How many of you remember Section 138509 of the Ways and Means Committee’s markup last September of what would have been the Build Back Better Act? (A moment of silence, please.)  Allow me to jog your memory. Its heading read as follows: “TEMPORARY RULE TO ALLOW CERTAIN S CORPORATIONS TO REORGANIZE AS PARTNERSHIPS WITHOUT TAX.”[i]

“Oh, that Section 138509. Of course.”

Yep. Under the proposal, any corporation that was an S corporation on May 13, 1996[ii] could have been reorganized as a partnership without triggering a tax liability,[iii] provided the corporation transferred substantially all of its assets and liabilities to a domestic partnership during the two-year period beginning on December 31, 2021.
Continue Reading S Corps with Real Property: Separating Shareholders & Partnership Envy

A More Cautious Approach

Compared to the torrid pace of M&A transactions last year,[i] the current year seems rather pedestrian. That is not to say businesses are not being sold; they are. The purchase and sale of a business is one of the natural alternative paths in the evolution of the business.[ii]

However, the environment in which buyers and sellers are now considering their options and the manner in which they are approaching one another seem to have changed; one might say they are generally being more cautious, notwithstanding that the economy apparently remains strong by many measures.
Continue Reading The Earnout: Contingent Purchase Price or Compensation?

Don’t Do It

There are certain generally accepted “dos and don’ts” of which almost every investor is certainly aware. For example, do not put all your eggs in one basket; if an investment seems too good to be true, stay away from it; take a long-term approach; etc. These guidelines are so obvious, they have become cliché.

However, based upon my recent experience, it seems too many investors in real property have yet to understand that, in the overwhelming majority of cases, they should not acquire real property in a corporation, even one that has elected to be treated as an S corporation. These investors and their successors will often pay the consequences of this misstep for many years.
Continue Reading An S Corporation’s Sale of Real Property Following the Death of Its Shareholder

Sale of the Business

Imagine Client has just received an attractive, all cash offer[i] for the sale of their business; there is no financing contingency.[ii] The buyer has proposed a cash-free and debt-free deal.[iii] The only post-closing adjustment to the purchase price will be for net working capital;[iv] for example, there is no earnout based upon the post-closing performance of the business. Subject to further diligence, the buyer expects that a portion of the purchase price will be held in escrow by a bank for a stated period[v] to secure the client’s general indemnity obligations with respect to its representations and warranties in the purchase and sale agreement.[vi] Other than the net working capital adjustment and the escrowed amount, the entire purchase price will be payable at closing.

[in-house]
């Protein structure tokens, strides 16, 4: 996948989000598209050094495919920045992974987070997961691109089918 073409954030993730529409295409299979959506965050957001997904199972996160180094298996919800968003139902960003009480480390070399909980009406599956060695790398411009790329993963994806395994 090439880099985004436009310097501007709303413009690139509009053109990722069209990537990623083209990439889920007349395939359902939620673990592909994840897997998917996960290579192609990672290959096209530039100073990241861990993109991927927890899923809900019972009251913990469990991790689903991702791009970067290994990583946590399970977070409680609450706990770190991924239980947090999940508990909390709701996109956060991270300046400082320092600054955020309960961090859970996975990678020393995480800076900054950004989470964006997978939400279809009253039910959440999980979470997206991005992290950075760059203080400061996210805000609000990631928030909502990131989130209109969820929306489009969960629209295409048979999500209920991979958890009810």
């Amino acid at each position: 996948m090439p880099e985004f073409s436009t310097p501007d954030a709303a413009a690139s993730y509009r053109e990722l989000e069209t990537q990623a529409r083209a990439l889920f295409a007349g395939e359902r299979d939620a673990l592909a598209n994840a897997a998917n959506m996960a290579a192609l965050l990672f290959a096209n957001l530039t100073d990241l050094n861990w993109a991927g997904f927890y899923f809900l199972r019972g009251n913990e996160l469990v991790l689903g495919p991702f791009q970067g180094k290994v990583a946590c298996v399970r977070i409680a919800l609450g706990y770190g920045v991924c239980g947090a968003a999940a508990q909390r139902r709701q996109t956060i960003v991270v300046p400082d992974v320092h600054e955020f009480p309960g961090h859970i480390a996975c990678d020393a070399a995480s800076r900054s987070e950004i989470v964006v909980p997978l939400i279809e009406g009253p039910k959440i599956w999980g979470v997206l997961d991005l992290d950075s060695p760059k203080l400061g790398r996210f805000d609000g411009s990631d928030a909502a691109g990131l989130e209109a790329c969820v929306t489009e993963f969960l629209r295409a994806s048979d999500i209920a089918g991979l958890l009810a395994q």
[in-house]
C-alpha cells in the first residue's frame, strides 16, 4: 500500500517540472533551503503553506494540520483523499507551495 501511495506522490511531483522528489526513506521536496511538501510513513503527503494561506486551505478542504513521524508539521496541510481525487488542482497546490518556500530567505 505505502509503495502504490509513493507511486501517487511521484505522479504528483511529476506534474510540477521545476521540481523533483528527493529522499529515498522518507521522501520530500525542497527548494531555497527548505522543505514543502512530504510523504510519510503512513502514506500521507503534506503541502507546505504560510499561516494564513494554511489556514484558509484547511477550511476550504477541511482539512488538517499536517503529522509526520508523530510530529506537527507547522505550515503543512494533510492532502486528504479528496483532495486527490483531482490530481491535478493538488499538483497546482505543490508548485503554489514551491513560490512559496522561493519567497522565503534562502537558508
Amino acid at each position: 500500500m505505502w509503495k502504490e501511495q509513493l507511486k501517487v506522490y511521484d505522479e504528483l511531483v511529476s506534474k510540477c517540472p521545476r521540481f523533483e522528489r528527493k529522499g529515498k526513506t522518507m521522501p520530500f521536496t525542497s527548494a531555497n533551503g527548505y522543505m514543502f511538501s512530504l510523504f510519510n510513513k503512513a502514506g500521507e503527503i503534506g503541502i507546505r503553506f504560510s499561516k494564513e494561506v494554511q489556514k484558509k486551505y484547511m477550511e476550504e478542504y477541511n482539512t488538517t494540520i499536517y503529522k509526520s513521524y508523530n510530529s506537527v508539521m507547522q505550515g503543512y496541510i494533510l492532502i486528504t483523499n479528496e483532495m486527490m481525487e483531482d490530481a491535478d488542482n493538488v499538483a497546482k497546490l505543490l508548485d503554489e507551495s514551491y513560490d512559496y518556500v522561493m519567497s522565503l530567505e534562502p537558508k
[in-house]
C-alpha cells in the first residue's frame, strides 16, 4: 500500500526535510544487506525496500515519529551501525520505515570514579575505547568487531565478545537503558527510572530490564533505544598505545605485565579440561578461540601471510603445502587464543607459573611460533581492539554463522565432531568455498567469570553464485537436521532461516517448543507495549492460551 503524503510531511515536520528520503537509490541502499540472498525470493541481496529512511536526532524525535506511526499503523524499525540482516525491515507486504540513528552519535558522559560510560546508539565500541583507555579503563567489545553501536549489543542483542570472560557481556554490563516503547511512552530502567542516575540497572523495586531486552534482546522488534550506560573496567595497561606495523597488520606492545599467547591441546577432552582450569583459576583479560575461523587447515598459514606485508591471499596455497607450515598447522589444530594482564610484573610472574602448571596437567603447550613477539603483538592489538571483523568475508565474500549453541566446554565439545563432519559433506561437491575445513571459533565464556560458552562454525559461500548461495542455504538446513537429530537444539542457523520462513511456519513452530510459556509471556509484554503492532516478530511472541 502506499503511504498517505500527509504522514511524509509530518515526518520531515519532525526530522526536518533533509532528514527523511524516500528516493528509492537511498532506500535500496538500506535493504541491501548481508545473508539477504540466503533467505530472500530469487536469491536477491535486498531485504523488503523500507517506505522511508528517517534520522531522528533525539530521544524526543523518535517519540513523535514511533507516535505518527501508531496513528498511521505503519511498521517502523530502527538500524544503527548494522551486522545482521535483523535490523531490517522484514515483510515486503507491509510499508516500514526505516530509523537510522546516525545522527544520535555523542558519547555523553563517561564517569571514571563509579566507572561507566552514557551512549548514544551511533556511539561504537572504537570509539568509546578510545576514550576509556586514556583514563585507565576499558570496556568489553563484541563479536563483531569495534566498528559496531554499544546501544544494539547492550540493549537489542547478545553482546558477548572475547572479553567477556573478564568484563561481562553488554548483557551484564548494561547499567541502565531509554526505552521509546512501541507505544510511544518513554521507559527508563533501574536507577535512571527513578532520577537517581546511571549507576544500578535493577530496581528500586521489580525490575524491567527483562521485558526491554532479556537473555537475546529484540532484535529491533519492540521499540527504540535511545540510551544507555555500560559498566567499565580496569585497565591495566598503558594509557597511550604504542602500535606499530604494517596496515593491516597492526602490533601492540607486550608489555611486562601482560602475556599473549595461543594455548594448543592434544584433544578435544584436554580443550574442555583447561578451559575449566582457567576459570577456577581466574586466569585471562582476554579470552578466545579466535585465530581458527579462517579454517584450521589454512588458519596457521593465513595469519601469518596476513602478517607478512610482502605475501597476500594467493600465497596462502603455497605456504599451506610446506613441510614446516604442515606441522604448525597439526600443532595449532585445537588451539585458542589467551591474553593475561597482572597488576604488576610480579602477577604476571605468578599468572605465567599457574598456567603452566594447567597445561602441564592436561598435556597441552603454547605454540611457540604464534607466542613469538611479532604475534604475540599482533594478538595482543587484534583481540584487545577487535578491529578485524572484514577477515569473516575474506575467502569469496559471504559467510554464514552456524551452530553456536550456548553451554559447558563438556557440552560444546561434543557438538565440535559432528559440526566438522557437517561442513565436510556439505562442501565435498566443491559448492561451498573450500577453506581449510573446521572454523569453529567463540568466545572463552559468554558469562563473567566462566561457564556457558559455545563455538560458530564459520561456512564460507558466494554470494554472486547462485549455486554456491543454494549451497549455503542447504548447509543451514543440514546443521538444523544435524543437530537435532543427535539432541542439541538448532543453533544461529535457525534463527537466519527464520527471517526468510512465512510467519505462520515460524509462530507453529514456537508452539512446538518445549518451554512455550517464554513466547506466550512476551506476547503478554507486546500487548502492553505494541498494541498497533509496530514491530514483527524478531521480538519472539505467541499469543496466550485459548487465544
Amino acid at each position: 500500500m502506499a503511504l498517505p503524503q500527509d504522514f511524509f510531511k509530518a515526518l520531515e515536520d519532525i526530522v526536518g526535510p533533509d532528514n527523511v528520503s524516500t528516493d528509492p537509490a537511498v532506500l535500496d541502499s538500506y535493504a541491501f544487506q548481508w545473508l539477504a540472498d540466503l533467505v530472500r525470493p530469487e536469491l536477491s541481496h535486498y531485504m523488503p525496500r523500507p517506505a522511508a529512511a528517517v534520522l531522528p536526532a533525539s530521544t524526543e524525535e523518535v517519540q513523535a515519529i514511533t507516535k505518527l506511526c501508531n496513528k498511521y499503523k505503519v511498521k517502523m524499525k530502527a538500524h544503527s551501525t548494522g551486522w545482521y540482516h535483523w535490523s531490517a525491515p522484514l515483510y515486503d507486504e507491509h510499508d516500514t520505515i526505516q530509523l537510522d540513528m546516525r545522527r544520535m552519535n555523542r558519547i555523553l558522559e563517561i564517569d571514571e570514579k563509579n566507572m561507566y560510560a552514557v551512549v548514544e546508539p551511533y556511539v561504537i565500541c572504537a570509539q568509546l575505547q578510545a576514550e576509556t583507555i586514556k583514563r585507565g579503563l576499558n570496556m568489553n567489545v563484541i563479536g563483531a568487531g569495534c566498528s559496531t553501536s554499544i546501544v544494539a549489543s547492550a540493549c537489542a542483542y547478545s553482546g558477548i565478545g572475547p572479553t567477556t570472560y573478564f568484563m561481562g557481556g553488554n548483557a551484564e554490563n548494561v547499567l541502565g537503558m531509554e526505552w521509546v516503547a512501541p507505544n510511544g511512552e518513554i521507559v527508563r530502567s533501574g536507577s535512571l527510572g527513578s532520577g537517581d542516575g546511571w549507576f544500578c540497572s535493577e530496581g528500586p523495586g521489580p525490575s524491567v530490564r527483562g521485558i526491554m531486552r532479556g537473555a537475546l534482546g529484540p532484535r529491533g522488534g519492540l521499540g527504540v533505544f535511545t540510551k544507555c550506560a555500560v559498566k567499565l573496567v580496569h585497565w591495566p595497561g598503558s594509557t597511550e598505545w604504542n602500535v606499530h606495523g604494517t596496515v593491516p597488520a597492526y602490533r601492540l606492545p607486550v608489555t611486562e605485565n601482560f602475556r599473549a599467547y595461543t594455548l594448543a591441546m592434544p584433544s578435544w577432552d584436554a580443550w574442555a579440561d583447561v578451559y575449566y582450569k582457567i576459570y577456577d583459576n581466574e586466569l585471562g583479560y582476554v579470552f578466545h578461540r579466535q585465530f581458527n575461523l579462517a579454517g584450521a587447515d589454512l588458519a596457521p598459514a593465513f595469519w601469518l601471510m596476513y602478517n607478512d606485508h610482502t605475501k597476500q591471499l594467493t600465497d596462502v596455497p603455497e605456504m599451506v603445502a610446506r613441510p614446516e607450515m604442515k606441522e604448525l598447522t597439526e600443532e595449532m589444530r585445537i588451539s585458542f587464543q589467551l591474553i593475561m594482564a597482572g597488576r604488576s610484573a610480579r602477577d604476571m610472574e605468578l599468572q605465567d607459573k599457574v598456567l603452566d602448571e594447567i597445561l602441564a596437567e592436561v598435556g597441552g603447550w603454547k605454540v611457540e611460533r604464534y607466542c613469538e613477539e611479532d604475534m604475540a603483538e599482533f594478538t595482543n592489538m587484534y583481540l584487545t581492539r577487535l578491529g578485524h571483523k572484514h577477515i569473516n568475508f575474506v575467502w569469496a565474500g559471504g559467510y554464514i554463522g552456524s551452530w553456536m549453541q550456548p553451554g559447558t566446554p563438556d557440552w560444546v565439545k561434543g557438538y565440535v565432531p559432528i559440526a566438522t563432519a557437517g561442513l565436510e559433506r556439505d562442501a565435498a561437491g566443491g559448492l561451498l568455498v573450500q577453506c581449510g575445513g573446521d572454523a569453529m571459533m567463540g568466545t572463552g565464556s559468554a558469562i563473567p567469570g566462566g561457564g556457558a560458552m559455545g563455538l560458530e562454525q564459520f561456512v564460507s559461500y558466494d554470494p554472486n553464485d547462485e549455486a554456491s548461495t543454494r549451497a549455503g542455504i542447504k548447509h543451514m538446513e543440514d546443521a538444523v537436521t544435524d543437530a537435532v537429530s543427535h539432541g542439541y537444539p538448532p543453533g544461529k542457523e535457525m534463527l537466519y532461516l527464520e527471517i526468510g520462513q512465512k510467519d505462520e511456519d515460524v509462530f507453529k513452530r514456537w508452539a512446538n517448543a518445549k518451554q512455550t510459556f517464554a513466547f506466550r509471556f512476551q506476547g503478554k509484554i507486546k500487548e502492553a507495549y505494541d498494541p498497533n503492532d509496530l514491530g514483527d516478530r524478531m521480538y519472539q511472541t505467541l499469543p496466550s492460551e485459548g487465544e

Before accepting the offer, Client – to its credit (and to your relief) – asks that you explain the tax consequences of the proposed transaction; specifically, how much will Client net from the sale on an after-tax basis?[vii]

Continue Reading Selling Your Business? Take the Money But Defer the Tax?

An often-explored theme of this blog is the frequency with which similarly situated owners of similarly situated closely held business, facing a similar set of economic circumstances, and presented with a similar set of choices, will repeat the mistakes made by countless taxpayers before them.[i]

Rational behavior? Does the answer depend upon the taxpayer’s appetite for risk-taking? Being an entrepreneur necessarily involves some exposure to risk. However, there is a difference between the calculated risk that an intelligent business owner knowingly takes, on the one hand, and the risk that comes with negligently disregarding well-established tax principles, on the other.
Continue Reading Unreasonable Compensation As Constructive Dividend, Redux